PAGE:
• Conservation and Environmental Management in Madagascar, edited by Ivan Scales (London, Earthscan-Routledge, 2014).  I have two chapters in this book; reviewed in this blog entry.
  • Ignition stories: indigenous fire ecology in the Indo-Australian monsoon zone by Cynthia Fowler (Durham: Carolina Academic Press, 2013).  Reviewed in  Journal of Political Ecology 20, 2013. pdf
  • Géopolitique et environnement. Les leçons de l’expérience malgache, edited by H. Rakoto Ramiarantsoa, C. Blanc-Pamard and F. Pinton (Marseille, éditions de l’IRD, 2012).  Title translates to “Geopolitics and environment: lessons of the Malagasy experience”.  I have a chapter in this book; reviewed in this blog entry.
  • Des politiques territoriales durables ? Leçons d’Amazonie by X. Arnauld de Sartre and V. Berdoulay (Paris: Quae, 2011).  Title translates to “Sustainable territorial policies?  Lessons from Amazonia”.  Reviewed in Progress in Human Geography.  37(5): 731-733, 2013. pdf
  • Environnement et pratique paysannes à Madagascar by F. Lasry, C. Blanc-Pamard, P. Milleville, S. Razanaka, and M. Grouzis (Paris: IRD, 2005). Title translates to “Environment and peasant practices in Madagascar”.  Reviewed in African Geographical Review 26: 111-13, 2007. pdf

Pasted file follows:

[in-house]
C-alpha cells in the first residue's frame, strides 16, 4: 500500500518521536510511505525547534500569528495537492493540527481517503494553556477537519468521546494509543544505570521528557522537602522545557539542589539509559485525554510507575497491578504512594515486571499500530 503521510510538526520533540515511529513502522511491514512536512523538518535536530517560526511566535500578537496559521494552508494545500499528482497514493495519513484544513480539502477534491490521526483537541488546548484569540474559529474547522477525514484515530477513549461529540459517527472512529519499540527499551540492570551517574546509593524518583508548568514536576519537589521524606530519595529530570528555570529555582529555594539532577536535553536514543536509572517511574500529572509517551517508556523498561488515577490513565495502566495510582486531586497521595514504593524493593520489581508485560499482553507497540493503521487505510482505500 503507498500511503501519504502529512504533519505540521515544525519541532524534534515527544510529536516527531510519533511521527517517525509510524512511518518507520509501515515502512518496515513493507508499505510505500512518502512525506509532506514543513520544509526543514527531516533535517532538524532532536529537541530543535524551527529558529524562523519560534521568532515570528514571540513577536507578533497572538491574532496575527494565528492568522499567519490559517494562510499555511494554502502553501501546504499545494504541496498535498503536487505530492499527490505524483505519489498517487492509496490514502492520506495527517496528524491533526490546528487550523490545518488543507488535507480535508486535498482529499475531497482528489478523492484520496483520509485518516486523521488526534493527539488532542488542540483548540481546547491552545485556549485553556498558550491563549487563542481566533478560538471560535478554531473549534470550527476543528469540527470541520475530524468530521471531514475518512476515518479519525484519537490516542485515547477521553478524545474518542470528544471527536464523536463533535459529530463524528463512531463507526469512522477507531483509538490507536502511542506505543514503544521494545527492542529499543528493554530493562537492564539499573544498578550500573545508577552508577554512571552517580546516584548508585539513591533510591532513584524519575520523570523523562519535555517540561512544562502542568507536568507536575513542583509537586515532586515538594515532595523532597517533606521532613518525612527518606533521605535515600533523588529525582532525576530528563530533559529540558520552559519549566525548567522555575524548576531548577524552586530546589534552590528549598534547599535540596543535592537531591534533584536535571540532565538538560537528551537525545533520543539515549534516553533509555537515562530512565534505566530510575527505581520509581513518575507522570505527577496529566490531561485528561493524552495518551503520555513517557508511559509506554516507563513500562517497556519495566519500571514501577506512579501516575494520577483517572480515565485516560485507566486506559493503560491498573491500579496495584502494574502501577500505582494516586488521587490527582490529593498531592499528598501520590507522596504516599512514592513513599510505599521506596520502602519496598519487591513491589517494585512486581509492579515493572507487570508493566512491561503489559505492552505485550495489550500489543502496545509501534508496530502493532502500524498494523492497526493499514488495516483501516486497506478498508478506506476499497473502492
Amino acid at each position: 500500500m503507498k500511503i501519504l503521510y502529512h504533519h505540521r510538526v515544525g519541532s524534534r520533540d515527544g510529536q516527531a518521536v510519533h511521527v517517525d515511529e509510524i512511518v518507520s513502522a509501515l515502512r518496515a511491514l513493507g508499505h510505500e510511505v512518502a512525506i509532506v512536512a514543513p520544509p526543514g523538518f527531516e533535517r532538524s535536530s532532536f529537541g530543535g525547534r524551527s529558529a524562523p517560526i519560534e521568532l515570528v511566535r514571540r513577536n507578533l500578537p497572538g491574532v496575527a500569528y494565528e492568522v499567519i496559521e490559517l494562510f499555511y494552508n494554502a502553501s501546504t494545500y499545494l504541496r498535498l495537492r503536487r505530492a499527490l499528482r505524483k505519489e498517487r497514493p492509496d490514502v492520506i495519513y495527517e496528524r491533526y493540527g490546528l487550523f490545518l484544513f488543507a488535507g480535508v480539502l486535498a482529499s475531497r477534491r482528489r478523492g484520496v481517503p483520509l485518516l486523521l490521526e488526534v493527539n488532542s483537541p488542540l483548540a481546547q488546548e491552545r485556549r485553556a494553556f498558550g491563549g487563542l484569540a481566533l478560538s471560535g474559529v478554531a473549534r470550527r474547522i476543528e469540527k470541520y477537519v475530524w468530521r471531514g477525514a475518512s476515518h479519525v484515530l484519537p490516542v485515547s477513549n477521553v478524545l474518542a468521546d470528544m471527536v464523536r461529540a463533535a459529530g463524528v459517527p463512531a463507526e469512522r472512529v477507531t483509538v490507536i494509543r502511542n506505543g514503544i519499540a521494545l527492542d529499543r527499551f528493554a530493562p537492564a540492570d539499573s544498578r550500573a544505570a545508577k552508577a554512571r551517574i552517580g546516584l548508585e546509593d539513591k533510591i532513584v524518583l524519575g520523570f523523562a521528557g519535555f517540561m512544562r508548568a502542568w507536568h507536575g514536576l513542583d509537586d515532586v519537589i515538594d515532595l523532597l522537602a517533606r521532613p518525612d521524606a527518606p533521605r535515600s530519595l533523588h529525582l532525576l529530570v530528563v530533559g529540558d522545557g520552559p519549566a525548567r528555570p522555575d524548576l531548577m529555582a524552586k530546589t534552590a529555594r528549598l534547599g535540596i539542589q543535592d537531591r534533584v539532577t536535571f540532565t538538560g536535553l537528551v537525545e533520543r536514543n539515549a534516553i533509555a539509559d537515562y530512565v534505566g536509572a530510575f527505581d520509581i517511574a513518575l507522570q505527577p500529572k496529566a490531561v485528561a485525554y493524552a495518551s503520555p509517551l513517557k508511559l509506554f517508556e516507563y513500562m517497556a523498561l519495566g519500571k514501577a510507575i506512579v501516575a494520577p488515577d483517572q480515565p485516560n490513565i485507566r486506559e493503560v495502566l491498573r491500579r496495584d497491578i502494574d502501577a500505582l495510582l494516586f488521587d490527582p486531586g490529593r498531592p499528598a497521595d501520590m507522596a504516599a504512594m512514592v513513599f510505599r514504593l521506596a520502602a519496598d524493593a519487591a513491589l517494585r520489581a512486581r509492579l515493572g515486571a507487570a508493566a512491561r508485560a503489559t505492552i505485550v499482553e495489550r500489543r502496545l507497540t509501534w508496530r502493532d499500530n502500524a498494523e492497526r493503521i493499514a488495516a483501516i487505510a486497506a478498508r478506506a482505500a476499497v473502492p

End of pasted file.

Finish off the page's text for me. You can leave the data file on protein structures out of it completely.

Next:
• Global Visions, Local Landscapes: a Political Ecology of Conservation, Conflict, and Control in Northern Madagascar by Lisa Gezon (Lanham: Altamira, 2005).  Reviewed in African Studies Review 50(3) 199-200, 2007. pdf
  • The Still-Burning Bush by Stephen Pyne (Melbourne: Scribe, 2006).  Reviewed in Geographical Research 45 (4): 415-6, 2007. pdf
  • Chair de la Terre, Oeil de l’Eau…  Paysanneries et Recompositions de Campagnes en Imerina (Madagascar) by H. Rakoto-Ramiarantsoa (Paris: Orstom, 1995).  Title loosely translates to “Skin of the earth, eye of the water.  Peasants and landscape change in Imerina, Madagascar”.  Reviewed in Human Ecology 26 (1):  168-70, 2008. pdf
  • Downhill Slide:  Why the Corporate Ski Industry is Bad for Skiing, Ski Towns, and the Environment by Hal Clifford. (San Francisco:  Sierra Club Press, 2002).  blog
  • Paysanneries Malgaches dans la Crise, by G. Rabearimanana, J. Ramamonjisoa, and H. Rakoto, ed. by J.-P. Raison (Paris: Karthala, 1994).  Title loosely translates to “Malagasy peasants during the crisis”.  Reviewed in The Geographical Review  86 (4):  638-42. (no author version available; online version via ProQuest or http://www.jstor.org/stable/215949)

3 Responses to Book reviews